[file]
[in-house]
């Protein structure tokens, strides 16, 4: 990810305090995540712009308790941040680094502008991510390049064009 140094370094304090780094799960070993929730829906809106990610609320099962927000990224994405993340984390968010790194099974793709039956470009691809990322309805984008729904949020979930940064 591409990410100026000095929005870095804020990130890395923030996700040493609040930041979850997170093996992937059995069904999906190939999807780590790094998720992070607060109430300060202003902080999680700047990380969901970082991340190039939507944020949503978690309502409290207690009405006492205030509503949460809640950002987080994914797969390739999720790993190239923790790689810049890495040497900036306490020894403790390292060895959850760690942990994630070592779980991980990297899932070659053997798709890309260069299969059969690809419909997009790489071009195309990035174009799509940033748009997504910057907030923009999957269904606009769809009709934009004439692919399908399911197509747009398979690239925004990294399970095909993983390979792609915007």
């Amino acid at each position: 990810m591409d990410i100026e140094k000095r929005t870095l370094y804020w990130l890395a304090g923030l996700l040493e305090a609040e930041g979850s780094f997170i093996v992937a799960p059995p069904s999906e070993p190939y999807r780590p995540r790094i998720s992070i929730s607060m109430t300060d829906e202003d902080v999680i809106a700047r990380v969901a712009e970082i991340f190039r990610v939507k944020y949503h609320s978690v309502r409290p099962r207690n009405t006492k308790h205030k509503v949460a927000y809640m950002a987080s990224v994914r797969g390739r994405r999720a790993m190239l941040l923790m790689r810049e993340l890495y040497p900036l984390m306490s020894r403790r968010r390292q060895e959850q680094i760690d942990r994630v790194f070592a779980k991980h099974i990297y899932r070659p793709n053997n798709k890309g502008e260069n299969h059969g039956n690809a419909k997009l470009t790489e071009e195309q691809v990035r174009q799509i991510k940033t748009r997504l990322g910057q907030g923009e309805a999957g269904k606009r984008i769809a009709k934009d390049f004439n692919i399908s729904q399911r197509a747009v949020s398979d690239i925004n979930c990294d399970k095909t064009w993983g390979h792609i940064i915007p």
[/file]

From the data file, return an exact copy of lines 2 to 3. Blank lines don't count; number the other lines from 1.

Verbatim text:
């Protein structure tokens, strides 16, 4: 990810305090995540712009308790941040680094502008991510390049064009 140094370094304090780094799960070993929730829906809106990610609320099962927000990224994405993340984390968010790194099974793709039956470009691809990322309805984008729904949020979930940064 591409990410100026000095929005870095804020990130890395923030996700040493609040930041979850997170093996992937059995069904999906190939999807780590790094998720992070607060109430300060202003902080999680700047990380969901970082991340190039939507944020949503978690309502409290207690009405006492205030509503949460809640950002987080994914797969390739999720790993190239923790790689810049890495040497900036306490020894403790390292060895959850760690942990994630070592779980991980990297899932070659053997798709890309260069299969059969690809419909997009790489071009195309990035174009799509940033748009997504910057907030923009999957269904606009769809009709934009004439692919399908399911197509747009398979690239925004990294399970095909993983390979792609915007």
């Amino acid at each position: 990810m591409d990410i100026e140094k000095r929005t870095l370094y804020w990130l890395a304090g923030l996700l040493e305090a609040e930041g979850s780094f997170i093996v992937a799960p059995p069904s999906e070993p190939y999807r780590p995540r790094i998720s992070i929730s607060m109430t300060d829906e202003d902080v999680i809106a700047r990380v969901a712009e970082i991340f190039r990610v939507k944020y949503h609320s978690v309502r409290p099962r207690n009405t006492k308790h205030k509503v949460a927000y809640m950002a987080s990224v994914r797969g390739r994405r999720a790993m190239l941040l923790m790689r810049e993340l890495y040497p900036l984390m306490s020894r403790r968010r390292q060895e959850q680094i760690d942990r994630v790194f070592a779980k991980h099974i990297y899932r070659p793709n053997n798709k890309g502008e260069n299969h059969g039956n690809a419909k997009l470009t790489e071009e195309q691809v990035r174009q799509i991510k940033t748009r997504l990322g910057q907030g923009e309805a999957g269904k606009r984008i769809a009709k934009d390049f004439n692919i399908s729904q399911r197509a747009v949020s398979d690239i925004n979930c990294d399970k095909t064009w993983g390979h792609i940064i915007p």